The alternatives to marble, such as quartz and solid surface materials, have one thing in common: they all try to imitate marble’s inherent beauty. Marble, after all, is the Cadillac of counters.
There are many reasons why you want it in your kitchen, but, at the same time, there are just as many or more reasons why you may want to explore other options. The following should help you understand what to expect with a marble counter:
a. Timeless Beauty
- Marble is elegance and sophistication combined
- It complements any architectural design, from classic to ultra-modern
- Has an appearance no human-made surface can match
- Comes in hues of milky white, chocolate brown, coal-black, salmon pink, and emerald green
- Every slab is unique. Veins, shade, specks, and swirls vary among each piece
- Its timelessness is Taj Mahal, the Leaning Tower of Pisa, the Washington Monument, and others.
a. Requires a Little More Care
- Regular sealing is required to block liquids from seeping into the stone
- Sensitive to acidic substances; wipe up spills and drips immediately
- Can be easily scratched due to its crystalline structure
b. Versatile Material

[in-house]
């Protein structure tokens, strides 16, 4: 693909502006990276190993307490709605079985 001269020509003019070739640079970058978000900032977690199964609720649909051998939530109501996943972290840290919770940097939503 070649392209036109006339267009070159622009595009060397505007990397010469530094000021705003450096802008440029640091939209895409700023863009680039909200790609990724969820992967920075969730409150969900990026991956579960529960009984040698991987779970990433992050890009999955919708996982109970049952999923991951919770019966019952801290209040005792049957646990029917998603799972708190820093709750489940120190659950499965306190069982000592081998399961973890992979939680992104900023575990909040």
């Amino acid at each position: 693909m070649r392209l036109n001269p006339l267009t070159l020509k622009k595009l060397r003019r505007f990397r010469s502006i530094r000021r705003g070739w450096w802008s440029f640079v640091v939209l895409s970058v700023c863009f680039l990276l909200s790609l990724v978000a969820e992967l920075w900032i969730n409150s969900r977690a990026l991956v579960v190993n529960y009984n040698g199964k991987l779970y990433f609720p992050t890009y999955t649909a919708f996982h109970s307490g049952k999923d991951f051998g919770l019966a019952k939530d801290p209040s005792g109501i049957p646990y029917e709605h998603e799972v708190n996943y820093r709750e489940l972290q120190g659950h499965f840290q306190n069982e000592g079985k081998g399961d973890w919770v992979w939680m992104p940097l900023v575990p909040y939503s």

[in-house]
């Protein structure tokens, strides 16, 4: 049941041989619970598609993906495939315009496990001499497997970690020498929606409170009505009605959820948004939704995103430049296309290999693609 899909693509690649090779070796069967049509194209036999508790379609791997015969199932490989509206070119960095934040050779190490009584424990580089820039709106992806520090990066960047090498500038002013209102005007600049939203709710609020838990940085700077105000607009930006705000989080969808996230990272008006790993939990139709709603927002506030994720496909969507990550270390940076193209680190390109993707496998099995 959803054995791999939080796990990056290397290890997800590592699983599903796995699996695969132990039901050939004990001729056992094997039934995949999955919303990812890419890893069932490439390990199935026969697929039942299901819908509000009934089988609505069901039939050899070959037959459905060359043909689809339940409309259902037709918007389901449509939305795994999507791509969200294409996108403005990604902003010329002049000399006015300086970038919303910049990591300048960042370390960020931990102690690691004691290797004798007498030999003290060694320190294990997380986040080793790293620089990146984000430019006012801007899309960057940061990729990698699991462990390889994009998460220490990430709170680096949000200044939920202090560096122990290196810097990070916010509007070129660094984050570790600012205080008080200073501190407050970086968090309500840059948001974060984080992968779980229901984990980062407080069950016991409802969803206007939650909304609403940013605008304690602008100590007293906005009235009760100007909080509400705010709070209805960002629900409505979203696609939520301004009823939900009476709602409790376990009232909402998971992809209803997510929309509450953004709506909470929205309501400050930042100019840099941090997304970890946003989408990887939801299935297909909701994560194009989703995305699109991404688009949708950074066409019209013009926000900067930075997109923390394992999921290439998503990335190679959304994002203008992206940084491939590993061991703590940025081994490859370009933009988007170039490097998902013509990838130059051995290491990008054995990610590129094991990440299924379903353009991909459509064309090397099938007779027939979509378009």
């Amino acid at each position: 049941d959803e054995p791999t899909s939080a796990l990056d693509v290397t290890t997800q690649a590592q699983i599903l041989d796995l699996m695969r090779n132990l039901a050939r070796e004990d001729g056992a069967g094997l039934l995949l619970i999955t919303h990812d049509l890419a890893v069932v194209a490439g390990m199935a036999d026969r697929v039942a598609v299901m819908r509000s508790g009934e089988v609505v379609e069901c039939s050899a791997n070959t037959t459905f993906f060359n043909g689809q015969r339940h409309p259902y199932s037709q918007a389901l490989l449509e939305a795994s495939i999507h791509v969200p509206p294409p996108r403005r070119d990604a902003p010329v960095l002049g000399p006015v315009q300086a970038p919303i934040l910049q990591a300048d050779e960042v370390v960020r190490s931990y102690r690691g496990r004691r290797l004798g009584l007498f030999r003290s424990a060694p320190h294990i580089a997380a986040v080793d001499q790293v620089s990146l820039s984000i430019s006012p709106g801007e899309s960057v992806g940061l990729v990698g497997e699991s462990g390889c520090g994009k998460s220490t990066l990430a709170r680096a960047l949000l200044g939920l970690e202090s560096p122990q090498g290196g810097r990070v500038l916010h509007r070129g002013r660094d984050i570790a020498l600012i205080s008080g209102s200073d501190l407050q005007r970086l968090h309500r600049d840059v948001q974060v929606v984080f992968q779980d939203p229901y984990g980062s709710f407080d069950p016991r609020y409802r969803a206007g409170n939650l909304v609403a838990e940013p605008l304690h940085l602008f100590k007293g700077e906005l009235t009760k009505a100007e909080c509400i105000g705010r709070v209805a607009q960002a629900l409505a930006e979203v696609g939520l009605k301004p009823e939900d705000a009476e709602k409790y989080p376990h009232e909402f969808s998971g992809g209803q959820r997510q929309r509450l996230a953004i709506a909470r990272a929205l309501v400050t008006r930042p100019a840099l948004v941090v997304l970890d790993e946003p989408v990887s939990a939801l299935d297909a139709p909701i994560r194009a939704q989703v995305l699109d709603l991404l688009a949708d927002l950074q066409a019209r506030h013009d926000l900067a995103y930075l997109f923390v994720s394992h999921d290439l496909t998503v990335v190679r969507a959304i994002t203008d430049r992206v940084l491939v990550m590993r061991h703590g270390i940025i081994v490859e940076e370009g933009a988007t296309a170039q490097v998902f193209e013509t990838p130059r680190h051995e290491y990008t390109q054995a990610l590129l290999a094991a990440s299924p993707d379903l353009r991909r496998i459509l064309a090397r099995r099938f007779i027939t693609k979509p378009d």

- Ideal for indoor and outdoor projects
- Beautifies reception areas, hallways, façades, kitchens, and bathrooms
- Can be cut into curves, arches, squares, ovals, and the like
- Edges can be custom-built to fit your taste
- Considerably one of the most expensive surface materials in the market
c. Naturally Cool
- Marble floors at home stay cool even during waves of summer heat
- Perfect for pastry-making. It’s the best surface material for rolling out pastry dough as it absorbs heat, which helps keep the preparation cool.
c. Seams are Sometimes Inevitable
- Seams are the joints where two or more stone slabs meet
- Countertops which are either more than 3.00 meters long or are “L-shaped” will most likely have seams
- A professional granite installer will always try to minimize the visibility of seams during installation by matching its color to that of the stone.
- The visibility of seams will depend on the granularity, color, and pattern of your chosen stone.